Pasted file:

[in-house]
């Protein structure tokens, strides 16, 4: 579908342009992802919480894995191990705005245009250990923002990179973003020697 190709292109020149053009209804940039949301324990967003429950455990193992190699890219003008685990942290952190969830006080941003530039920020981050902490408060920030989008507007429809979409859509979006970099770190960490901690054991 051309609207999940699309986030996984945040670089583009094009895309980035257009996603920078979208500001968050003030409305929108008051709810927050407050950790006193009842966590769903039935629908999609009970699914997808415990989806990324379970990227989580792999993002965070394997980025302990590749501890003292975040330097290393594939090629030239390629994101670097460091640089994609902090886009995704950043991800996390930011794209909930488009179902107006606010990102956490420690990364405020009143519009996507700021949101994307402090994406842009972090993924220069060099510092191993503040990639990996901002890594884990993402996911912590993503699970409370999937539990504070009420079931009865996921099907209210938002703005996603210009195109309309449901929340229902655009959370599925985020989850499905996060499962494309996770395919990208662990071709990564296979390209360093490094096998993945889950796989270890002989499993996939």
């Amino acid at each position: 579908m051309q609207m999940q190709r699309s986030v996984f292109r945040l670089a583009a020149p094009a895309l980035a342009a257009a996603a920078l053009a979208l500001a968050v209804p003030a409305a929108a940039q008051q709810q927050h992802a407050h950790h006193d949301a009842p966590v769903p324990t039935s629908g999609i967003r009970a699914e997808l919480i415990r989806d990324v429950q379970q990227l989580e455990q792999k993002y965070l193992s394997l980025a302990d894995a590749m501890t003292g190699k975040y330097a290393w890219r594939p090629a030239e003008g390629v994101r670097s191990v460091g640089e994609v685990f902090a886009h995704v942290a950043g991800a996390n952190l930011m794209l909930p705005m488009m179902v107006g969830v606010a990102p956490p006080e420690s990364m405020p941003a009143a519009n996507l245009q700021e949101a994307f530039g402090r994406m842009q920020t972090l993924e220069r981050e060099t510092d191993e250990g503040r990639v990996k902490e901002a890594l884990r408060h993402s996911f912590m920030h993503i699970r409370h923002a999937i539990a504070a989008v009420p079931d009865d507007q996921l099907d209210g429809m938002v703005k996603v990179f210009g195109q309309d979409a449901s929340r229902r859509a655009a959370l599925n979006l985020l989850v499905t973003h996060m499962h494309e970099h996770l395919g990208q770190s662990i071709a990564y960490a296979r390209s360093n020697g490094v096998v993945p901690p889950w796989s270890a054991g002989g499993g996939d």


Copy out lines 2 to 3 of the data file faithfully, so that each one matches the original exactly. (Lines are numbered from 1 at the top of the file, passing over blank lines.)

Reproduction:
């Protein structure tokens, strides 16, 4: 579908342009992802919480894995191990705005245009250990923002990179973003020697 190709292109020149053009209804940039949301324990967003429950455990193992190699890219003008685990942290952190969830006080941003530039920020981050902490408060920030989008507007429809979409859509979006970099770190960490901690054991 051309609207999940699309986030996984945040670089583009094009895309980035257009996603920078979208500001968050003030409305929108008051709810927050407050950790006193009842966590769903039935629908999609009970699914997808415990989806990324379970990227989580792999993002965070394997980025302990590749501890003292975040330097290393594939090629030239390629994101670097460091640089994609902090886009995704950043991800996390930011794209909930488009179902107006606010990102956490420690990364405020009143519009996507700021949101994307402090994406842009972090993924220069060099510092191993503040990639990996901002890594884990993402996911912590993503699970409370999937539990504070009420079931009865996921099907209210938002703005996603210009195109309309449901929340229902655009959370599925985020989850499905996060499962494309996770395919990208662990071709990564296979390209360093490094096998993945889950796989270890002989499993996939």
């Amino acid at each position: 579908m051309q609207m999940q190709r699309s986030v996984f292109r945040l670089a583009a020149p094009a895309l980035a342009a257009a996603a920078l053009a979208l500001a968050v209804p003030a409305a929108a940039q008051q709810q927050h992802a407050h950790h006193d949301a009842p966590v769903p324990t039935s629908g999609i967003r009970a699914e997808l919480i415990r989806d990324v429950q379970q990227l989580e455990q792999k993002y965070l193992s394997l980025a302990d894995a590749m501890t003292g190699k975040y330097a290393w890219r594939p090629a030239e003008g390629v994101r670097s191990v460091g640089e994609v685990f902090a886009h995704v942290a950043g991800a996390n952190l930011m794209l909930p705005m488009m179902v107006g969830v606010a990102p956490p006080e420690s990364m405020p941003a009143a519009n996507l245009q700021e949101a994307f530039g402090r994406m842009q920020t972090l993924e220069r981050e060099t510092d191993e250990g503040r990639v990996k902490e901002a890594l884990r408060h993402s996911f912590m920030h993503i699970r409370h923002a999937i539990a504070a989008v009420p079931d009865d507007q996921l099907d209210g429809m938002v703005k996603v990179f210009g195109q309309d979409a449901s929340r229902r859509a655009a959370l599925n979006l985020l989850v499905t973003h996060m499962h494309e970099h996770l395919g990208q770190s662990i071709a990564y960490a296979r390209s360093n020697g490094v096998v993945p901690p889950w796989s270890a054991g002989g499993g996939d």